Growing Anti-Ship Cruise Missile Threat Spurs U.S. Navy $1.5 Billion R&D Program

SSDS live-fire tests have been conducted on the USS Gerald R. Ford. Image – U.S. Navy

The U.S. Navy’s Ship Self-Defense System (SSDS) program will see steady annual funding through the decade of around $150 million to help carry out the vital mission of countering current and projected anti-ship cruise missile (ASCM) threats. The SSDS is the core combat system control element – integrating sensors and electronic countermeasures – for the Quick Reaction Combat Capability project, which improves the self-defense capabilities of aircraft carriers and amphibious assault ships.

The world was reminded of the effectiveness of ASCMs in July 2022, after the sinking of the Russian guided missile cruiser Moskva by Neptune anti-ship missiles launched by Ukraine.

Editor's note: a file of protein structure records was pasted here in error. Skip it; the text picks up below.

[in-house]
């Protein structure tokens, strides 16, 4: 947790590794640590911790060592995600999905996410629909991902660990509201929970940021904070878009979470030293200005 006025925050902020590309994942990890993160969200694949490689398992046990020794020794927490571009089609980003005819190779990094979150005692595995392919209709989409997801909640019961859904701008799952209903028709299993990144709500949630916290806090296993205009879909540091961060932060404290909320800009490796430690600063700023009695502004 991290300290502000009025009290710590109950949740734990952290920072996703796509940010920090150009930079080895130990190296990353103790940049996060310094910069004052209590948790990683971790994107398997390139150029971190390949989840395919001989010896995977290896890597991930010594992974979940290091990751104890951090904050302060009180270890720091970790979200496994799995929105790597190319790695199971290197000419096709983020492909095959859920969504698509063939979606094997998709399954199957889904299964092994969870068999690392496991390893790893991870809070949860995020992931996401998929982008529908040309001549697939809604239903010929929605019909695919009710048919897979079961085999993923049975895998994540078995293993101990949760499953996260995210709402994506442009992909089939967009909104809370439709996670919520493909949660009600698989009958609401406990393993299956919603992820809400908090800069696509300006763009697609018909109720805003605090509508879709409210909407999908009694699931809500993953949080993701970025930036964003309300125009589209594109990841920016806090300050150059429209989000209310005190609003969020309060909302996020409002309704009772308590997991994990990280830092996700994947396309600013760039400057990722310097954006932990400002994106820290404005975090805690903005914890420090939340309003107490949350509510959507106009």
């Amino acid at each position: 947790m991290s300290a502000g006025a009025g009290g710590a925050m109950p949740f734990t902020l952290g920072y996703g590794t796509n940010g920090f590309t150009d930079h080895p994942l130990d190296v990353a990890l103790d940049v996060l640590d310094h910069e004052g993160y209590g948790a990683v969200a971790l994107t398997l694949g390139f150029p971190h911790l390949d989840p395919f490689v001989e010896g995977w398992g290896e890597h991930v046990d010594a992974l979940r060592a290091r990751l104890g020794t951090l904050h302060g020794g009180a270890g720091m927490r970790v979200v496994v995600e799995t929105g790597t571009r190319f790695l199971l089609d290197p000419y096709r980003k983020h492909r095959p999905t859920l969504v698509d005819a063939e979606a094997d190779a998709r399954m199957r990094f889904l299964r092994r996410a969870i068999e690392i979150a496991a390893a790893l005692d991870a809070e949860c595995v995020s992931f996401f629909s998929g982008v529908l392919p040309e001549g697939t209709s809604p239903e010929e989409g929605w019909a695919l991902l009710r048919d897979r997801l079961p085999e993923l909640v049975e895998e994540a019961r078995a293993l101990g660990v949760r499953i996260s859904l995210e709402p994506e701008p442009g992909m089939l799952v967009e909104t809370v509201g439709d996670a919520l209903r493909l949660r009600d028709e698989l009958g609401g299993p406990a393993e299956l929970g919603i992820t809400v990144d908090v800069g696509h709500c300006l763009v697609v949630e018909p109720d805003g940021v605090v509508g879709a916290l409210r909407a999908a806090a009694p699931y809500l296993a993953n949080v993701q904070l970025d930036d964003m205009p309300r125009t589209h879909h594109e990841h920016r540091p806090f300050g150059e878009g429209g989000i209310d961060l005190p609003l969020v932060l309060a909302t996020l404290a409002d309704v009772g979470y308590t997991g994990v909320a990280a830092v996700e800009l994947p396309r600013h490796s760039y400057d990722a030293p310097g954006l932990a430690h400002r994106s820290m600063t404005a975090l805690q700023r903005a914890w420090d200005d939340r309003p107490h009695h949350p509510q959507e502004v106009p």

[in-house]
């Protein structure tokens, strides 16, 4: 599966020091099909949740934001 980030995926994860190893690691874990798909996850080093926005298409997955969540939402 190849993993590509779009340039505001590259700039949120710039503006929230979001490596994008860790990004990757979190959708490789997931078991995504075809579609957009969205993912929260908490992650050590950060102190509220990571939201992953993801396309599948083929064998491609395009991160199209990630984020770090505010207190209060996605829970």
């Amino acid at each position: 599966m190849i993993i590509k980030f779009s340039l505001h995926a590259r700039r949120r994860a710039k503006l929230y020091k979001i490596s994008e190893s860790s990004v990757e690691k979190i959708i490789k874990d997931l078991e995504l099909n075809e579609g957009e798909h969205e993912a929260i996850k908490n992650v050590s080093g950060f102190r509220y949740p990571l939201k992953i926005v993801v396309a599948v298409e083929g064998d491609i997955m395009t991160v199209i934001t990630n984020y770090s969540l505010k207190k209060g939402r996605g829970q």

Further highlighting the urgency of SSDS work, Lockheed Martin, in the first week of the new year, was awarded a $61.7 million contract for engineering support. Work for this new order is expected to be completed by December 2024.

R&D activities run the full gamut of technology advancement and incorporation efforts. Through FY23, a significant part of this work focused on the Common Aviation Command and Control System Afloat (CAC2S Afloat), information-sharing program integration, and the Non-Lethal weapons project in support of anti-terrorism/force protection missions. A major part of $119.4 million budgeted for SSDS, in FY23 was allocated for CAC2 Afloat and related activities.

Based on an estimated projection of the program’s FY24 defense budget line, approximately $1.5 billion in RDT&E funding will likely be allocated for the SSDS program over the next ten years.